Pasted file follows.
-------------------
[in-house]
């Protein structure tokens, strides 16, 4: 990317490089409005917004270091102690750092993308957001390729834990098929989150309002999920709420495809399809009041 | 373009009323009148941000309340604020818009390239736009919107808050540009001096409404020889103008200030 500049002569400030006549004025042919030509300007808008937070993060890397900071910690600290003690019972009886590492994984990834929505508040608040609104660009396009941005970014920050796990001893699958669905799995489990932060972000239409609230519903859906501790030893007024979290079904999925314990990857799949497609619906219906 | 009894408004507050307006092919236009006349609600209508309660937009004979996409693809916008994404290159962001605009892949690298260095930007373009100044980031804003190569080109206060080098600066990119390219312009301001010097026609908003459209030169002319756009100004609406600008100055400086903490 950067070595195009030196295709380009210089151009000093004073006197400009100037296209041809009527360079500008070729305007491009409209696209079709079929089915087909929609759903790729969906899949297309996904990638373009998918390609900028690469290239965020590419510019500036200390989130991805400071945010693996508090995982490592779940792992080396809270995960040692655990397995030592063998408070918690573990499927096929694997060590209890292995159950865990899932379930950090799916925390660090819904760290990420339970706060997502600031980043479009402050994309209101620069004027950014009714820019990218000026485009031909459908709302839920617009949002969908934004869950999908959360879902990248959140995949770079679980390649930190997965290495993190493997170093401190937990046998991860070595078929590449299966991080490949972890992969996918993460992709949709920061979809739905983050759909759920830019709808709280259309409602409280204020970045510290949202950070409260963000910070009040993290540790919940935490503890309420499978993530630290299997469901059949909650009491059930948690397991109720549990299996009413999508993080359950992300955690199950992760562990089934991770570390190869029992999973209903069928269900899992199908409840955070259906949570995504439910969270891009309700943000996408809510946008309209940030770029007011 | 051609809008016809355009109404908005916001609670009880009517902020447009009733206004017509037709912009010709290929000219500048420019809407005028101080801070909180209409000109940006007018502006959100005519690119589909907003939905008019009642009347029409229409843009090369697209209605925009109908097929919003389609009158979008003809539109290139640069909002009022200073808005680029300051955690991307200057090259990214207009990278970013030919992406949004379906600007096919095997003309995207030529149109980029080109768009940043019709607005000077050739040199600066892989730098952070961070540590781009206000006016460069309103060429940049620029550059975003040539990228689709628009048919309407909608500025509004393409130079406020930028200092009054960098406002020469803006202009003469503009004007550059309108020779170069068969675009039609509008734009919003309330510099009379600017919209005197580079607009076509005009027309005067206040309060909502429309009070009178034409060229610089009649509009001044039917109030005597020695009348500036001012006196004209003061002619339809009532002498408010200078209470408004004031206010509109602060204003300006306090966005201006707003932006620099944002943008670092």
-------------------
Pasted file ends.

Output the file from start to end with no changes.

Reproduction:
[in-house]
């Protein structure tokens, strides 16, 4: 990317490089409005917004270091102690750092993308957001390729834990098929989150309002999920709420495809399809009041 | 373009009323009148941000309340604020818009390239736009919107808050540009001096409404020889103008200030 500049002569400030006549004025042919030509300007808008937070993060890397900071910690600290003690019972009886590492994984990834929505508040608040609104660009396009941005970014920050796990001893699958669905799995489990932060972000239409609230519903859906501790030893007024979290079904999925314990990857799949497609619906219906 | 009894408004507050307006092919236009006349609600209508309660937009004979996409693809916008994404290159962001605009892949690298260095930007373009100044980031804003190569080109206060080098600066990119390219312009301001010097026609908003459209030169002319756009100004609406600008100055400086903490 950067070595195009030196295709380009210089151009000093004073006197400009100037296209041809009527360079500008070729305007491009409209696209079709079929089915087909929609759903790729969906899949297309996904990638373009998918390609900028690469290239965020590419510019500036200390989130991805400071945010693996508090995982490592779940792992080396809270995960040692655990397995030592063998408070918690573990499927096929694997060590209890292995159950865990899932379930950090799916925390660090819904760290990420339970706060997502600031980043479009402050994309209101620069004027950014009714820019990218000026485009031909459908709302839920617009949002969908934004869950999908959360879902990248959140995949770079679980390649930190997965290495993190493997170093401190937990046998991860070595078929590449299966991080490949972890992969996918993460992709949709920061979809739905983050759909759920830019709808709280259309409602409280204020970045510290949202950070409260963000910070009040993290540790919940935490503890309420499978993530630290299997469901059949909650009491059930948690397991109720549990299996009413999508993080359950992300955690199950992760562990089934991770570390190869029992999973209903069928269900899992199908409840955070259906949570995504439910969270891009309700943000996408809510946008309209940030770029007011 | 051609809008016809355009109404908005916001609670009880009517902020447009009733206004017509037709912009010709290929000219500048420019809407005028101080801070909180209409000109940006007018502006959100005519690119589909907003939905008019009642009347029409229409843009090369697209209605925009109908097929919003389609009158979008003809539109290139640069909002009022200073808005680029300051955690991307200057090259990214207009990278970013030919992406949004379906600007096919095997003309995207030529149109980029080109768009940043019709607005000077050739040199600066892989730098952070961070540590781009206000006016460069309103060429940049620029550059975003040539990228689709628009048919309407909608500025509004393409130079406020930028200092009054960098406002020469803006202009003469503009004007550059309108020779170069068969675009039609509008734009919003309330510099009379600017919209005197580079607009076509005009027309005067206040309060909502429309009070009178034409060229610089009649509009001044039917109030005597020695009348500036001012006196004209003061002619339809009532002498408010200078209470408004004031206010509109602060204003300006306090966005201006707003932006620099944002943008670092």